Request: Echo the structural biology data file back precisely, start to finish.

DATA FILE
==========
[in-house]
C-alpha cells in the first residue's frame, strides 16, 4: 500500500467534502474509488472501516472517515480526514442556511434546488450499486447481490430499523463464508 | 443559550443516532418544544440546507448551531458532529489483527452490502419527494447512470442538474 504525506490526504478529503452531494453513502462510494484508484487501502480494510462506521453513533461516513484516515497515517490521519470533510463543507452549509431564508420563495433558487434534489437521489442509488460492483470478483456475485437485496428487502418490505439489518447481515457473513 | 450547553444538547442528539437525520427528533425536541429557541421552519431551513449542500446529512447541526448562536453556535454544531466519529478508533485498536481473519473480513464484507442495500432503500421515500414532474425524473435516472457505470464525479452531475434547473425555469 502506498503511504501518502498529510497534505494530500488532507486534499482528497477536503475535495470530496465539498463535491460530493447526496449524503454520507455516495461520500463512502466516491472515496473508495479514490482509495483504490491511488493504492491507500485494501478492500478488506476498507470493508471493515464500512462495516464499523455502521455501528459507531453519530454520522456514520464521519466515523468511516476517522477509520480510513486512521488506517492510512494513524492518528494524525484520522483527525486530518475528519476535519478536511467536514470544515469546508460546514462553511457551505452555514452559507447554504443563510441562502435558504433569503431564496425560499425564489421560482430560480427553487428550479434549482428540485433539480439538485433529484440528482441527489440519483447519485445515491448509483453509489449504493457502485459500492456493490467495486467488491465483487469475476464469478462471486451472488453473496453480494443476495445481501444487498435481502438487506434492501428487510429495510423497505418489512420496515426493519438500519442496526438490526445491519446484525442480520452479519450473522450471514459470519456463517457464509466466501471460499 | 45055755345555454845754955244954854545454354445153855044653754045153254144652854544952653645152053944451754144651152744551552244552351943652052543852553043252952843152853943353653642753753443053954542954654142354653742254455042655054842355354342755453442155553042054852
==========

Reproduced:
[in-house]
C-alpha cells in the first residue's frame, strides 16, 4: 500500500467534502474509488472501516472517515480526514442556511434546488450499486447481490430499523463464508 | 443559550443516532418544544440546507448551531458532529489483527452490502419527494447512470442538474 504525506490526504478529503452531494453513502462510494484508484487501502480494510462506521453513533461516513484516515497515517490521519470533510463543507452549509431564508420563495433558487434534489437521489442509488460492483470478483456475485437485496428487502418490505439489518447481515457473513 | 450547553444538547442528539437525520427528533425536541429557541421552519431551513449542500446529512447541526448562536453556535454544531466519529478508533485498536481473519473480513464484507442495500432503500421515500414532474425524473435516472457505470464525479452531475434547473425555469 502506498503511504501518502498529510497534505494530500488532507486534499482528497477536503475535495470530496465539498463535491460530493447526496449524503454520507455516495461520500463512502466516491472515496473508495479514490482509495483504490491511488493504492491507500485494501478492500478488506476498507470493508471493515464500512462495516464499523455502521455501528459507531453519530454520522456514520464521519466515523468511516476517522477509520480510513486512521488506517492510512494513524492518528494524525484520522483527525486530518475528519476535519478536511467536514470544515469546508460546514462553511457551505452555514452559507447554504443563510441562502435558504433569503431564496425560499425564489421560482430560480427553487428550479434549482428540485433539480439538485433529484440528482441527489440519483447519485445515491448509483453509489449504493457502485459500492456493490467495486467488491465483487469475476464469478462471486451472488453473496453480494443476495445481501444487498435481502438487506434492501428487510429495510423497505418489512420496515426493519438500519442496526438490526445491519446484525442480520452479519450473522450471514459470519456463517457464509466466501471460499 | 45055755345555454845754955244954854545454354445153855044653754045153254144652854544952653645152053944451754144651152744551552244552351943652052543852553043252952843152853943353653642753753443053954542954654142354653742254455042655054842355354342755453442155553042054852